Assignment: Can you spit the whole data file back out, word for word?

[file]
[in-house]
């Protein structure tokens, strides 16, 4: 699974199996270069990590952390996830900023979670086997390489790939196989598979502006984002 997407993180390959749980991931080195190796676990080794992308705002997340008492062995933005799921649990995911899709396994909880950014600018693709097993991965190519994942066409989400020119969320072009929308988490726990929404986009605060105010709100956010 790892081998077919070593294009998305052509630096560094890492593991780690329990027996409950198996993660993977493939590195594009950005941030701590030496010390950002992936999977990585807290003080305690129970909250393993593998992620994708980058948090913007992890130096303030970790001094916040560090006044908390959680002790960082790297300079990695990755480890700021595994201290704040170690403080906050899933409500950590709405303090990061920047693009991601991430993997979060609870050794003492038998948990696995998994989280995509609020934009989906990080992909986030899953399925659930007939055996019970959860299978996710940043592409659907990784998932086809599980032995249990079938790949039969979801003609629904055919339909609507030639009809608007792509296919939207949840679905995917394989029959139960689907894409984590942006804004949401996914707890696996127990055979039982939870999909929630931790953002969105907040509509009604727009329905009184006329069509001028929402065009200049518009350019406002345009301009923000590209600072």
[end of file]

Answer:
[in-house]
């Protein structure tokens, strides 16, 4: 699974199996270069990590952390996830900023979670086997390489790939196989598979502006984002 997407993180390959749980991931080195190796676990080794992308705002997340008492062995933005799921649990995911899709396994909880950014600018693709097993991965190519994942066409989400020119969320072009929308988490726990929404986009605060105010709100956010 790892081998077919070593294009998305052509630096560094890492593991780690329990027996409950198996993660993977493939590195594009950005941030701590030496010390950002992936999977990585807290003080305690129970909250393993593998992620994708980058948090913007992890130096303030970790001094916040560090006044908390959680002790960082790297300079990695990755480890700021595994201290704040170690403080906050899933409500950590709405303090990061920047693009991601991430993997979060609870050794003492038998948990696995998994989280995509609020934009989906990080992909986030899953399925659930007939055996019970959860299978996710940043592409659907990784998932086809599980032995249990079938790949039969979801003609629904055919339909609507030639009809608007792509296919939207949840679905995917394989029959139960689907894409984590942006804004949401996914707890696996127990055979039982939870999909929630931790953002969105907040509509009604727009329905009184006329069509001028929402065009200049518009350019406002345009301009923000590209600072």